China tells couples to have more kids
Beijing — For decades, most urban Chinese families could have only one child. Now, officials in China’s biggest city are telling young couples: Please have more children.
Fan Hua of Shanghai’s family planning commission said this week that far fewer people than expected had taken advantage of a recent rule change that lets more households bear a second child.
The Qianjiang Evening News quoted Fan as saying that 90 percent of the city’s women of child-bearing age were eligible for a second child under the change made in late 2013, but that only 5 percent had applied. Shanghai officials urged more households to do so.
China’s birth rate is among the lowest of developing countries, nearly four decades after the country restricted most urban couples to having one child.
That aging society threatens to slow down China’s still booming economy and overload its pension system when too few workers will be supporting growing numbers of the elderly.
“It’s very clear that the next 10 to 15 years down the road will not be so good-looking,” said Yong Cai, a sociology professor at the University of North Carolina at Chapel Hill. “China should have changed this policy at least 10 years earlier when the economic and social situation was quite different. My view is quite pessimistic, that the policy change announced last year was too little too late.”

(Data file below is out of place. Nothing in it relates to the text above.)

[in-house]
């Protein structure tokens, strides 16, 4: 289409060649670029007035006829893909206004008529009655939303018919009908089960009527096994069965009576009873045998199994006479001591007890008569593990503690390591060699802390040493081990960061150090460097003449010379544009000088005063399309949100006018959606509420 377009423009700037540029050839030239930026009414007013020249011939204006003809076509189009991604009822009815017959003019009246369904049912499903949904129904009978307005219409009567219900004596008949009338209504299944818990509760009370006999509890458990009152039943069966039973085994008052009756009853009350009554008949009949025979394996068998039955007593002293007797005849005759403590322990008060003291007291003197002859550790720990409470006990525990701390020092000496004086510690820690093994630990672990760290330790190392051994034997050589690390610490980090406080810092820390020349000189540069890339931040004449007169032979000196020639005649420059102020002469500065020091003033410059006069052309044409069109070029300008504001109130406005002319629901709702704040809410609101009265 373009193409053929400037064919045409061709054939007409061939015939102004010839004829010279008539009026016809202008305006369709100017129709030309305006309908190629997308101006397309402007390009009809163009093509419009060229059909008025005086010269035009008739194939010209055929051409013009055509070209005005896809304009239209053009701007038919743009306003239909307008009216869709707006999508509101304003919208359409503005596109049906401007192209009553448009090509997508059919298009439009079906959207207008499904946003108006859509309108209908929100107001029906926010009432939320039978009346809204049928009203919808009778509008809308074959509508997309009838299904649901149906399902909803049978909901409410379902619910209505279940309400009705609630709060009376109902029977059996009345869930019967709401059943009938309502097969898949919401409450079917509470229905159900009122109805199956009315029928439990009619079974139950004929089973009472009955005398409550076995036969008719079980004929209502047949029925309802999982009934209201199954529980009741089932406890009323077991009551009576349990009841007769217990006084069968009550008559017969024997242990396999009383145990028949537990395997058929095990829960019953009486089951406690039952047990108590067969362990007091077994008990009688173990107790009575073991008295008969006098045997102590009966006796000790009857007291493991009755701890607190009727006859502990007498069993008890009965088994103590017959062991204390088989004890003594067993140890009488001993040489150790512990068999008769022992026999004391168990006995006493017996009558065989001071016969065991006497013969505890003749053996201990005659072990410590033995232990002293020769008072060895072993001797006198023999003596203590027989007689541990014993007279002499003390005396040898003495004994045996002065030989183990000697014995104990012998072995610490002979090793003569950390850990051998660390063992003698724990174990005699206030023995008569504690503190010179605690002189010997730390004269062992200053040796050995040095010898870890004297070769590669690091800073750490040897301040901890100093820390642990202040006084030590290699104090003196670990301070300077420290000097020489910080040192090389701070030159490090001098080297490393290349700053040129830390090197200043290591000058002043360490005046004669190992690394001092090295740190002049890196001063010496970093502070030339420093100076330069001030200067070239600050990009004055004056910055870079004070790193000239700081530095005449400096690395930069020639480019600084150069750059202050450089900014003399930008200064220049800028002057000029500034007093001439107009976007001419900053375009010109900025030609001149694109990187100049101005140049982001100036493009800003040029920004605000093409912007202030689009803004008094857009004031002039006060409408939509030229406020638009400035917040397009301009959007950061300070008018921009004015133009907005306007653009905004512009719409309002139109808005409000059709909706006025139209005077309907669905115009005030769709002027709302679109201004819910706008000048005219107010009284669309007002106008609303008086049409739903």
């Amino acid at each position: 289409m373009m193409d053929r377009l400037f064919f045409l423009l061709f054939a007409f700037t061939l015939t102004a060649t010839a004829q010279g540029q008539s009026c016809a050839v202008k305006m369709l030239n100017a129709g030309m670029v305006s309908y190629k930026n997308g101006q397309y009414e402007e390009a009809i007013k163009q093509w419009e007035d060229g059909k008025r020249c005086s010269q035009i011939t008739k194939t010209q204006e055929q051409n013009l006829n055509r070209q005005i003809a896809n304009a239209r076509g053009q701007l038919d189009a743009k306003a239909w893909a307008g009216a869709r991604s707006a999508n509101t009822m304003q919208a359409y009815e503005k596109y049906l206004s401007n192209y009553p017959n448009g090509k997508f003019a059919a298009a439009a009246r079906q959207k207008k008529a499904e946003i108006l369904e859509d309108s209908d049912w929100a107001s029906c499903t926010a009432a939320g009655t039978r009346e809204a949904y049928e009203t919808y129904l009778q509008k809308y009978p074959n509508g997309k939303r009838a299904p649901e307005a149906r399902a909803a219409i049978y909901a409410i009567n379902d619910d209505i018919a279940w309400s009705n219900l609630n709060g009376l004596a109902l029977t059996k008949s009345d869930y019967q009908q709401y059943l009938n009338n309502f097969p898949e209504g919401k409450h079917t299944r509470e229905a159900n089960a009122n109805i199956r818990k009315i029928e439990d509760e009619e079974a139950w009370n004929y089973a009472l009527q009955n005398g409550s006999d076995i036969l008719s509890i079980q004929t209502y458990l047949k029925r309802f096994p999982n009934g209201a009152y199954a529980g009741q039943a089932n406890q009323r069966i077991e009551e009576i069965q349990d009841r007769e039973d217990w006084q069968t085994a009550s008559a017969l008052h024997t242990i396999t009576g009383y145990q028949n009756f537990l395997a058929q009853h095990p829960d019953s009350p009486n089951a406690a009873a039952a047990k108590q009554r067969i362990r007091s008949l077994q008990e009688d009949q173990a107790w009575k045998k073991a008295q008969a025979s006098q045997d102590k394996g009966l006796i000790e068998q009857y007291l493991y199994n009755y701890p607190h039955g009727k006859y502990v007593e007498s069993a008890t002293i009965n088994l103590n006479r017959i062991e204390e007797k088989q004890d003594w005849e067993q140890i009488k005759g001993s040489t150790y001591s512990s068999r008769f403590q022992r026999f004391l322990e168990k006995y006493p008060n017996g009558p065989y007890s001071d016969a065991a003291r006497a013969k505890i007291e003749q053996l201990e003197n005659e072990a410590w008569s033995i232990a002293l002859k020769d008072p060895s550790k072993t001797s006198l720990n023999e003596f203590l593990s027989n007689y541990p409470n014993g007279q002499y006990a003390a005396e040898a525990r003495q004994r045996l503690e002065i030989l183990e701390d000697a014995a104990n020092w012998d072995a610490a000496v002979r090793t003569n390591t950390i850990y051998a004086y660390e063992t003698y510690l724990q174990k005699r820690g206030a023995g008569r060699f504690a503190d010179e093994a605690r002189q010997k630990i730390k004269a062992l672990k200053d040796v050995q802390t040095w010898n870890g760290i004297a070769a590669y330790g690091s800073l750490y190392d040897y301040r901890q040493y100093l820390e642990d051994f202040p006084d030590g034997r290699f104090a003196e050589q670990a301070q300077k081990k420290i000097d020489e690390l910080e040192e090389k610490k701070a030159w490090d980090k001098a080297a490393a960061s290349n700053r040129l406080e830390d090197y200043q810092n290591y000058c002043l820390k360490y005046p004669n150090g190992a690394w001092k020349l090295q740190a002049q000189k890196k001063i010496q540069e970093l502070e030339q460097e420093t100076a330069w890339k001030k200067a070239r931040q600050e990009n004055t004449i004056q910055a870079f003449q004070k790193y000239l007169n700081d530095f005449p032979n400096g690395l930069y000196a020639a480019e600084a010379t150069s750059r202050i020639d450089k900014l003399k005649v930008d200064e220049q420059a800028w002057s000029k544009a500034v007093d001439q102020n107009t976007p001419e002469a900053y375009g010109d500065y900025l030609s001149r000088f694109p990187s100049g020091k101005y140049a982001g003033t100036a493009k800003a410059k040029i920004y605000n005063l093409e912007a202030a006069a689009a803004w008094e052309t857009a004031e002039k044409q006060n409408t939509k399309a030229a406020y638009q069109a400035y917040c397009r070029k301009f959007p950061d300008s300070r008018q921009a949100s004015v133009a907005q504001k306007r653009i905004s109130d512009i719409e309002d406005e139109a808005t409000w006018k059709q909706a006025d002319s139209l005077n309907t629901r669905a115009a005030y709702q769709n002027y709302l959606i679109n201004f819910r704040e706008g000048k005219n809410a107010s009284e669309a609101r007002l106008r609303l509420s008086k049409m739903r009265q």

The governor’s office of Shandong province, one of the country’s most populous, also called attention this week to the consequences of the one-child rule, noting that Shandong had about 20 percent more men than women, according to the China Youth Daily newspaper. Many couples restricted to one child abort female fetuses until they have a male baby.
Such ominous figures have contributed to speculation that the Chinese government will further relax regulations on family sizes.
Many Chinese couples are refraining from having more than one child as education and other costs around the country soar, Yong said. Birth rates in neighboring Asian countries as well as in Hong Kong and Taiwan have also dropped.
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